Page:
May 27, 2013 -- The European Union decides to lift the arms embargo on the Syrian opposition while maintaining all other sanctions against Assad's regime.
June 5, 2013 -- After months of heavy fighting, Hezbollah fighters help Syrian forces capture the city of Qusair.
June 13, 2013 -- The continuing violence in Syria has killed nearly 93,000 people, according to new estimates by the United Nations.
June 13, 2013 -- The United States concludes the Syrian government has used chemical weapons in its fight against opposition forces, and President Obama authorizes direct U.S. military support to the rebels.
July 2013 -- Ahmad al-Jarba, a little-known tribal leader, is elected to head the Syrian Opposition Coalition.
August 2013: More than 100,000 Syrians have been killed in the ongoing civil war, according to updated figures from the United Nations.
Aug. 21, 2013 -- Government forces are accused of a nerve gas attack in a Damascus suburb that killed large numbers of civilians as they slept and packed makeshift hospitals with hundreds of victims convulsing and gasping for breath. Assad denies any involvement.
Aug. 26, 2013 -- U.N. inspectors are shot at as they attempt to investigate the site of the alleged nerve gas attack one day after the Syrian government finally relented and allowed full access inside.
Aug. 30, 2013: Secretary of State John Kerry says that U.S. intelligence information found that 1,429 people were killed in the Aug. 21, 2013, chemical weapons attack in Syria, including at least 426 children. A preliminary U.S. government assessment asserted "with high confidence that the Syrian government carried out the chemical weapons attack against opposition elements in the Damascus suburbs," he says.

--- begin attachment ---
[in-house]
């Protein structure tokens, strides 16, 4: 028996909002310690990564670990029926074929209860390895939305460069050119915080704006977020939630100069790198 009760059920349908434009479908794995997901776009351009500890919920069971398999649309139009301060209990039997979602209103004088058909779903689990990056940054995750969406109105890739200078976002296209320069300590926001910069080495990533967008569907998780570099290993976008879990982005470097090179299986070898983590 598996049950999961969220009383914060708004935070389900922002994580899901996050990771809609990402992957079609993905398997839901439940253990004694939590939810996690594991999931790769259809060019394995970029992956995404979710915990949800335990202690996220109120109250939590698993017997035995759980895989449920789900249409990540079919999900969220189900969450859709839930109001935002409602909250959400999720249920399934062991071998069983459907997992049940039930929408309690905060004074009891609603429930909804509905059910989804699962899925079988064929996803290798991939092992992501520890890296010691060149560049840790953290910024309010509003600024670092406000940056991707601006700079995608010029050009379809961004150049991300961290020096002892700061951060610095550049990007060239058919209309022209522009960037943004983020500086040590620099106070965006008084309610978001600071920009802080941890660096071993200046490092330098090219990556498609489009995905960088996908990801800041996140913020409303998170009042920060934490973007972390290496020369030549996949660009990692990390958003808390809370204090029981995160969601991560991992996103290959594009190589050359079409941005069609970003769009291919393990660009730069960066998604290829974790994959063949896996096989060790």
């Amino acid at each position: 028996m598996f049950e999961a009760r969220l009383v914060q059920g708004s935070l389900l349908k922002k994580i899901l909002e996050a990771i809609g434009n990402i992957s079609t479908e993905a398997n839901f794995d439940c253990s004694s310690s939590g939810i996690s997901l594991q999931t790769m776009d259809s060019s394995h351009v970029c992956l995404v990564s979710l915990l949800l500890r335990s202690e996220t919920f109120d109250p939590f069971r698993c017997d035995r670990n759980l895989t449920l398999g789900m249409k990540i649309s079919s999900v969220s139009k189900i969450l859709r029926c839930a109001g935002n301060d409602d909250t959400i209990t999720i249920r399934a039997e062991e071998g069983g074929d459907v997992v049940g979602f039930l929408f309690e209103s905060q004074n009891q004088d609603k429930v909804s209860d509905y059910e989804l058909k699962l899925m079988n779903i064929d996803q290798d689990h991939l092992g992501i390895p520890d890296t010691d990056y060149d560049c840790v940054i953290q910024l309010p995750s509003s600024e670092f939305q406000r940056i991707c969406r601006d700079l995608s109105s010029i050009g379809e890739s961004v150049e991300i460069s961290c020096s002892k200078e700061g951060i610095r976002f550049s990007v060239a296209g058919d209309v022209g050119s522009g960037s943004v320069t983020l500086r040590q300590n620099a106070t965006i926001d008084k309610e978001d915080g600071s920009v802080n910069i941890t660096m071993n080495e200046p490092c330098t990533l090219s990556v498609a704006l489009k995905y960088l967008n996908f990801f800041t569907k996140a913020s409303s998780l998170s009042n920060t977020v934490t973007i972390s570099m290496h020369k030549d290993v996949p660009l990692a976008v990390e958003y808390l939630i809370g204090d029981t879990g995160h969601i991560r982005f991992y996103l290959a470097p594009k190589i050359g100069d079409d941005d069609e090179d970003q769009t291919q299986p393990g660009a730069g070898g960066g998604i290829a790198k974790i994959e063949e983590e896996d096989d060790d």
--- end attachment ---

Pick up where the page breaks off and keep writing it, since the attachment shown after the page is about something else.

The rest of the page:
Aug. 30, 2013: The White House releases a map of the U.S. government's assessment of the Syrian government's use of chemical weapons on Aug. 21, 2013.
Aug. 31, 2013: President Barack Obama says that the United States "should take military action against Syrian targets" in a Rose Garden address. However, he says he will seek Congressional approval when Congress returns from recess.
Sept. 1, 2013: Secretary of State John Kerry says blood and hair samples collected from Damascus by first responders and tested by the U.S. have tested positive for sarin. Kerry argued the evidence strengthens President Barack Obama's call for military strikes on Syria.
June 2014 -- ISIS (Islamic State of Iraq and Syria) militants declare they have established a "caliphate" in the territory they control, stretching from Aleppo in northwestern Syria to the eastern Iraqi province of Diyala. They later rename their group Islamic State.
August 2014 -- The United Nations says Islamic State militants have committed "mass atrocities" in Syria. Tabqa airbase, near the northern city of Raqqa, falls to the extremist group.
Sept. 22, 2014 -- The United States and several Arab nations begin airstrikes against Islamic State targets in Syria. The number of casualties was not immediately clear. But U.S. Central Command said the strikes damaged or destroyed Islamic State fighters, training compounds, command-and-control facilities, a finance center and supply trucks.